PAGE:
I would like to offer a classical Anglican view of preaching and the sacraments, learned from Hooker. The Reformed BCP has as a central purpose the delivery of the Bible to the people by means of the set readings and lessons, which are sermons from the actual apostles and prophets, not to mention the Lord himself in the four Gospels. The scripture read out in church is preaching in its purest form, being unmixed with any human error. The child is exhorted in his Confirmation to hear sermons, in addition to the daily diet of scripture. The sacraments are rightly thought of as sensory sermons, whereby the gospel is received not only through the ears, but through the eyes and the sense of touch in baptism, and the physical chewing, testing, and swallowing of bread and wine. The sacraments are visible and tangible gospel sermons.

When these things are understood there can be no question of superstitious sacramentalism in a truly Reformed liturgy, which is what the BCP is. The gospel is presented over and over in divers forms and ways.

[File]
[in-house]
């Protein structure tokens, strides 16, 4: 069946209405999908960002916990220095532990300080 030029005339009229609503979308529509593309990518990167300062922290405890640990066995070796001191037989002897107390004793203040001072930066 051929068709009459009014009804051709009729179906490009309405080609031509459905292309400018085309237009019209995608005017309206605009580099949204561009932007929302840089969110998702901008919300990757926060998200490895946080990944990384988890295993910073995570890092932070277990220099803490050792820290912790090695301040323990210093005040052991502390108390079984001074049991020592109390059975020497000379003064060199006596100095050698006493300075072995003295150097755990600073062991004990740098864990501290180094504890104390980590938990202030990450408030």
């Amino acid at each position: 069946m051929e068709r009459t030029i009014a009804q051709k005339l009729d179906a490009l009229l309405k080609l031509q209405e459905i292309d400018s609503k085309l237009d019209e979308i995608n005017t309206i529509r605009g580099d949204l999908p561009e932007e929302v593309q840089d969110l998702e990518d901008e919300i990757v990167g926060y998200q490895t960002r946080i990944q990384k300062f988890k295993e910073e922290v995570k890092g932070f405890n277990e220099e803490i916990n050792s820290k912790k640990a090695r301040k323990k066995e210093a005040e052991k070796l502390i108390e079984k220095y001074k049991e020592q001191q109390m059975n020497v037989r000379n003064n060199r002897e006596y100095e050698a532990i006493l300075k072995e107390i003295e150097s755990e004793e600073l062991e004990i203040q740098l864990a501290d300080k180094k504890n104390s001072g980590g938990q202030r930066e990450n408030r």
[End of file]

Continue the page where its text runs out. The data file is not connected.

What we disagree with is the idea of "No sermon no service". Where the scripture is read and the sacraments are administered the gospel is preached, sermon or no sermon. We do not undervalue sermons at all, but we do not make it the very definition of a service.

Roger - agreed; what is said of the sacraments could be said of religious art as well. I wonder if this discussion could be better framed if we were to cast it in terms as to which point diminishing returns set in, or, as in the case of religious art of music, appreciation turns into idolatry.

Sorry, "religious art *or* music"

It wasn't really "Calvin's Geneva," or they would have observed the Super more frequently (Institutes IV, xvii, 44). Stoddard didn't really "practice the halfway covenant." And he waffled on wheher o not the Supper is "a covnerting ordiance," sayng at different times both that it was & it wasn't. But nobody can say that Stoddard did not try to employ "preaching with authority in the power of the Holy Spirit that leaves men more convicted of sin with more fear of God and a deeper call upon God for salvation and a more lovely and loving trust of the completed work of Christ," & nobody can deny that his preaching did bear fruit. He called them "harvests."